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Turning up the heat on Carmencita 

Just over five weeks after the Met's Live in HD rebroadcast of the new production of Bizet's Carmen at the Regal Stonecrest cineplex, Opera Carolina had the audacity to radically re-imagine their staging of one of the most beloved scores in the repertoire. They had to do it with a substitute singer in the title role after Denyce Graves came up with a bronchial virus in January, forcing her to cancel a string of scheduled diva visitations in Princeton, Newark, Baltimore, as well as Charlotte.

So instead of Graves matching up against Met sensation Elina Garanca, it was -- Kirstin Chavez? Not bad at all, as it turns out.

Chavez put out even more come-and-get-it wantonness to the Spanish dragoons in the Habanera than Garanca, but the huskiness of her mezzo voice -- so crucial to the overall sensuality of the seductress in the Seguidilla -- didn't reach its full flower until the last two acts, when Carmen is more about freedom than pleasure. Even then, that huskiness only approached Garanca's richness, and Chavez's upper range, though secure, wasn't nearly as gorgeous. But during the Act 2 lap-dance she performs exclusively for Don Jose in unforgettable vocalese, that doesn't matter in the least. This is one sizzling performance, and it's hard to imagine Denyce Graves cavorting so lustily.

Vocally, the truly great news is tenor Carl Tanner's Op Carolina debut as Don Jose. While Tanner isn't as convincing as superstar Roberto Alagna in the mommy's boy corner of Jose's character in the early acts, he actually eclipses the Frenchman when Jose grows jealous of Escamillo, the toreador, and fiercely challenges him. And his heartfelt agony when Carmen dies is the most gut-wrenching I have ever heard. This news is doubly great because, in May, Tanner returns to star in Otello!

Even in the lesser roles, where the Met production should pull far ahead on depth and budget, Op Carolina holds its own. While baritone Kristopher Irmiter isn't nearly as commanding as Escamillo as he was in Op Carolina's Don Giovanni in 2008 -- or as lusty as understudy Teddy Tahu Rhodes was singing "The Toreador Song" in the Met broadcast -- Anne-Carolyn Bird as lovelorn Micaëla trounces the Met's Barbara Frittoli as soundly as Rhodes bests Irmiter. The pitiful messenger from Jose's mom grew so strong in resolve for her Act 3 aria, "Je dis que rien ne m'epouvante," that her curtain call became the signal for the opening night Belk Theater crowd to rise in a standing ovation for the production. Deservedly so.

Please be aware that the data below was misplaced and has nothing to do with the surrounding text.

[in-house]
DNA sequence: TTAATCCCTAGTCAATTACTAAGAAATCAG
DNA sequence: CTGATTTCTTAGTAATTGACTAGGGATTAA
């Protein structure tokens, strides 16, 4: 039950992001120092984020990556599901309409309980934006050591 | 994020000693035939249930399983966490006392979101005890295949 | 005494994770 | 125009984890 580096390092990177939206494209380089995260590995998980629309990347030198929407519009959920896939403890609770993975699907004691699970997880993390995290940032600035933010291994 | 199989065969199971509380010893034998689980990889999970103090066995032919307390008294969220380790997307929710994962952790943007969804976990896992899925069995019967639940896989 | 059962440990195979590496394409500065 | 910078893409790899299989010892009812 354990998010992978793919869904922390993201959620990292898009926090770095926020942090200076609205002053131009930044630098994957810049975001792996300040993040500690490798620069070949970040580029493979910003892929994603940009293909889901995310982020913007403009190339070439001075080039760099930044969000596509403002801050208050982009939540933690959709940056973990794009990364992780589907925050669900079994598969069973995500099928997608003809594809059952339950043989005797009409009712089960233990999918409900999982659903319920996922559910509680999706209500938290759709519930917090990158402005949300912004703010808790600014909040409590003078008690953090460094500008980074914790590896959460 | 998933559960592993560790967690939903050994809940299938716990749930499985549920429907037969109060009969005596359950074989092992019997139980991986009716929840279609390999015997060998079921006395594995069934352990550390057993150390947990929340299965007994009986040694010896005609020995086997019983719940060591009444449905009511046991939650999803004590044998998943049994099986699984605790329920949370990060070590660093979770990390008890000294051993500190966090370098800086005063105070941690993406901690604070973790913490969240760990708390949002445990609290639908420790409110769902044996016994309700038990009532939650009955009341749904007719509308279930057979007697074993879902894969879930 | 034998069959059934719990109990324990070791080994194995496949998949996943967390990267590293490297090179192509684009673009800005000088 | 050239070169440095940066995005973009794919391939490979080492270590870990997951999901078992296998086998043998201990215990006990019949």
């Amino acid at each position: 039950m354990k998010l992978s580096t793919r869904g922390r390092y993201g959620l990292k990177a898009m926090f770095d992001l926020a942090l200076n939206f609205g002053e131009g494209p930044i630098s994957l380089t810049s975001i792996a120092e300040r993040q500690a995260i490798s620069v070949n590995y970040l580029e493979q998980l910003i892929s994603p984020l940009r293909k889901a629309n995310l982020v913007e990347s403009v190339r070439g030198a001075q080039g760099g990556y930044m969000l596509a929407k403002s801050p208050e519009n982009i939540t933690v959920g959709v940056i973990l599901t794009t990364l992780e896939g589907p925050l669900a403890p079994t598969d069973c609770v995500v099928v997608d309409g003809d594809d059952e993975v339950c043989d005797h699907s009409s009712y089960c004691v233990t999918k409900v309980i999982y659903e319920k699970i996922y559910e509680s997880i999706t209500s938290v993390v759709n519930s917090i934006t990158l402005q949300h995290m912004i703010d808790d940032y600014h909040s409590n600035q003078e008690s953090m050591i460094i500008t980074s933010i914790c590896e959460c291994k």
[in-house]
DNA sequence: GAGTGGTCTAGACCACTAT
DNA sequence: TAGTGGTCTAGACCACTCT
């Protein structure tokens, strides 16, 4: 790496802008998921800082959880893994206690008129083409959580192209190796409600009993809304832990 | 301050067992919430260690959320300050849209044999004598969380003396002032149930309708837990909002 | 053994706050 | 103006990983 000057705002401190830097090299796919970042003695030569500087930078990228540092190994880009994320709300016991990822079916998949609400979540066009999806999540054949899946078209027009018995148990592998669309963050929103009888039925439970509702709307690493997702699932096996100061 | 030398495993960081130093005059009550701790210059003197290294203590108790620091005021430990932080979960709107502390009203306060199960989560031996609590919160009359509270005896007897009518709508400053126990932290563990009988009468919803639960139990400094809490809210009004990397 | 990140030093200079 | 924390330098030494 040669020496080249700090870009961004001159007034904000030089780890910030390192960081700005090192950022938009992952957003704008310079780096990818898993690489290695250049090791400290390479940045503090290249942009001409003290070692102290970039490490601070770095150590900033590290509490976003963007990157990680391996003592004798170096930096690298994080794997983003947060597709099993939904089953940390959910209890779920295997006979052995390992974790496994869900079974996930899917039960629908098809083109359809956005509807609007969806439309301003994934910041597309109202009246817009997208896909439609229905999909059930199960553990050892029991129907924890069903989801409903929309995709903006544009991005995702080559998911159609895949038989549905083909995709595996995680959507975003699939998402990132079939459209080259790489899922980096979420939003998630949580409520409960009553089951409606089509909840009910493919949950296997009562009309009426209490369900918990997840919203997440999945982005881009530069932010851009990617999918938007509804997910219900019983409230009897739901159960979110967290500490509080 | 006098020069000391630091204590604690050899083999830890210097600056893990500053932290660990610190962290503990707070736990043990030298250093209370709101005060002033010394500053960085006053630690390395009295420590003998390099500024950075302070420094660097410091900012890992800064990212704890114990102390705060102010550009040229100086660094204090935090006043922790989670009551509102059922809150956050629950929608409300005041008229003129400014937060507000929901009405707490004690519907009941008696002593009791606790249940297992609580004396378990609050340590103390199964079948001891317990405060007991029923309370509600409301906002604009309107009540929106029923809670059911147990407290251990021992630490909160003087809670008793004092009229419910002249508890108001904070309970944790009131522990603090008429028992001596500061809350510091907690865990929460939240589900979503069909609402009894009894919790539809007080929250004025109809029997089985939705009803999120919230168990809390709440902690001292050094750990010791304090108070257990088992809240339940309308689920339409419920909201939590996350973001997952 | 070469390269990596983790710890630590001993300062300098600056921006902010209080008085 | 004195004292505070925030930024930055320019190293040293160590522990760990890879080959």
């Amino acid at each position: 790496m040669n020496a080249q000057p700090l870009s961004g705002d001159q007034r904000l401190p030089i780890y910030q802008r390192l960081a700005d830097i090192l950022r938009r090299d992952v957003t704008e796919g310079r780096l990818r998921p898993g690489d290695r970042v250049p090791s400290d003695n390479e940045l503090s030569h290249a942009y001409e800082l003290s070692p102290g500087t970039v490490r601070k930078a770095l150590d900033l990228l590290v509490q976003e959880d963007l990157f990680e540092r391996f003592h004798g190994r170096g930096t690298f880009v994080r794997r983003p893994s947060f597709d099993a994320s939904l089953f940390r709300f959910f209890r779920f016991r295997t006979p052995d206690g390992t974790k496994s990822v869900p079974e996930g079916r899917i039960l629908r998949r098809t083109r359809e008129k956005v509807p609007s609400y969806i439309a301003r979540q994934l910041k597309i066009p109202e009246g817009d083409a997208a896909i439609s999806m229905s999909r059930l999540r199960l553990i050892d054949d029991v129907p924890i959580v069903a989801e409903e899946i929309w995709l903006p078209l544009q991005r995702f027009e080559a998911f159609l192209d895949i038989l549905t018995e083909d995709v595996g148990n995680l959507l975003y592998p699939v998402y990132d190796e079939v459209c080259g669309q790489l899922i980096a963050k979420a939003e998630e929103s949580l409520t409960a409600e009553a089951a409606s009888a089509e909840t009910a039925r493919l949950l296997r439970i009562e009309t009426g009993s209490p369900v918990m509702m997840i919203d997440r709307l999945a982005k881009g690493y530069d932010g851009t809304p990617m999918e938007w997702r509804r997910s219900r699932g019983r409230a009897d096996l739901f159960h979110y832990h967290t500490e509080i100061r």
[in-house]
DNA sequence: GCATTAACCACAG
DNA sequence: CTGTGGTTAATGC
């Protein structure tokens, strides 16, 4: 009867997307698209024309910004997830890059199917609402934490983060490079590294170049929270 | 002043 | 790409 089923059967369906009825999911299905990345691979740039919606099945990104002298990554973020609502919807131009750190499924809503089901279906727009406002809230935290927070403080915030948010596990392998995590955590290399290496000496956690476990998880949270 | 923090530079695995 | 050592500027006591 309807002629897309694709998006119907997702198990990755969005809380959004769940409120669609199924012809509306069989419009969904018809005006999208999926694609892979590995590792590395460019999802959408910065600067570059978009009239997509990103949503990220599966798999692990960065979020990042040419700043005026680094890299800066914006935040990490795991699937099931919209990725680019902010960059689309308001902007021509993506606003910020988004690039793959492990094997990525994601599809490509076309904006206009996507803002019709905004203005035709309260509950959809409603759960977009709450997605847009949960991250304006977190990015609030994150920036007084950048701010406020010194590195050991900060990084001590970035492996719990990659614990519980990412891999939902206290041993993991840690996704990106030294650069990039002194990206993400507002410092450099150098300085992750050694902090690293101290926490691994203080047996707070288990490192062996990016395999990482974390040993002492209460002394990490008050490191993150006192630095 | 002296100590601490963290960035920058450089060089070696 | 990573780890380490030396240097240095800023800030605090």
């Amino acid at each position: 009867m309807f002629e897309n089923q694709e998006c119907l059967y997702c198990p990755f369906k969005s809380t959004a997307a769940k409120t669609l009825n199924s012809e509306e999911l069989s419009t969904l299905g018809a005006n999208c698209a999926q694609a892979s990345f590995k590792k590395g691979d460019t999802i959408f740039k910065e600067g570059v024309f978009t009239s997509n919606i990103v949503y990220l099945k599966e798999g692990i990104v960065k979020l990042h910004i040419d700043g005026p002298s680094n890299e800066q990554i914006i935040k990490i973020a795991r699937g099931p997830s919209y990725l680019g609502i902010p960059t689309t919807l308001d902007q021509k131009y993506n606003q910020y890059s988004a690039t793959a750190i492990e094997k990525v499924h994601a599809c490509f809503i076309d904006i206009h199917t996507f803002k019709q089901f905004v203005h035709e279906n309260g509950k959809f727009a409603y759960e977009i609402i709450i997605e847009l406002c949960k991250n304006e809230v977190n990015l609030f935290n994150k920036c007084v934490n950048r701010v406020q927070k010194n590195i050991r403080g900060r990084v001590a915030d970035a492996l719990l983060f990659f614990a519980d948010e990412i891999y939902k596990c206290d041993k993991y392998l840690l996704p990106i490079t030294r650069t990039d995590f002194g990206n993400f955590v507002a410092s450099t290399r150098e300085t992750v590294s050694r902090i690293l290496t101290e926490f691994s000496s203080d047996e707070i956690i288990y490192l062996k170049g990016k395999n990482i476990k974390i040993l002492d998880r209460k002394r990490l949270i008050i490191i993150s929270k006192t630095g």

There's an intriguing parallel between the Carmencita at the Belk and the one directed by Richard Eyre at Lincoln Center. When the renegade cigarette girl died outside the bull ring at the Met, the whole set turned extravagantly around and revealed the great Escamillo standing in triumph over the dead bull. Op Carolina director Bernard Uzan stages the entire opera inside a bullring with the company chorus looming above them like bullfight spectators for most of the evening. The connection between Carmen and the bull is drawn even more starkly -- at the very beginning while the orchestra is playing Bizet's fate theme. In an imaginative flash-forward, Carmen is flanked by the two men who adore her, Jose and Escamillo, who drag her off the stage like a butchered corpse, her arms outstretched and tied to a wooden sledge.

Have the two lovers somehow crucified Carmen, or is this bloody image a manifestation of the lovely spitfire's death wish? The question hovers over Uzan's vision until he delivers his answer in Act 4.

Uzan isn't infallible implementing his single-set concept. At the climax of Carmen's gypsy song, opening Act 2 at Lillas Pastia's tavern, the chorus gallery grows so loud at the riotous climax that they drown out the orchestra. And Uzan is a little too busy in bringing down a scrim to hide the scenery for assorted effects. It's very fine indeed as the brigands approach their mountain retreat at the outset of Act 3 and lights move along across the blackened stage, passed from chorister to chorister, diffused by the scrim into a moody nocturnal glow. But Uzan also brings the scrim down between Jose and Carmen as the disgraced corporal sings his importunate "Flower Song." Somehow Uzan has gotten it into his head that dramatizing how Jose remembered her in prison months ago is more important than the desperate, pleading drama that is happening now. Amazingly wrongheaded.

Such gaffes are forgiven if not forgotten when we reach Uzan's provocative, deeply satisfying staging of the denouement. There is one other sector where the Belk Theater spectacle soundly trounced the show at the Regal Stonecrest: the box office. It was hard to detect an empty seat last Saturday night at the Belk, even in the topmost balcony -- more people lapping up Carmencita's charm than at both Met videocasts combined. You see, there is Live in HD and there is live. As soon as Chavez lifts up her skirts and straddles a gaping, panting, lusting dragoon, you'll appreciate the difference.

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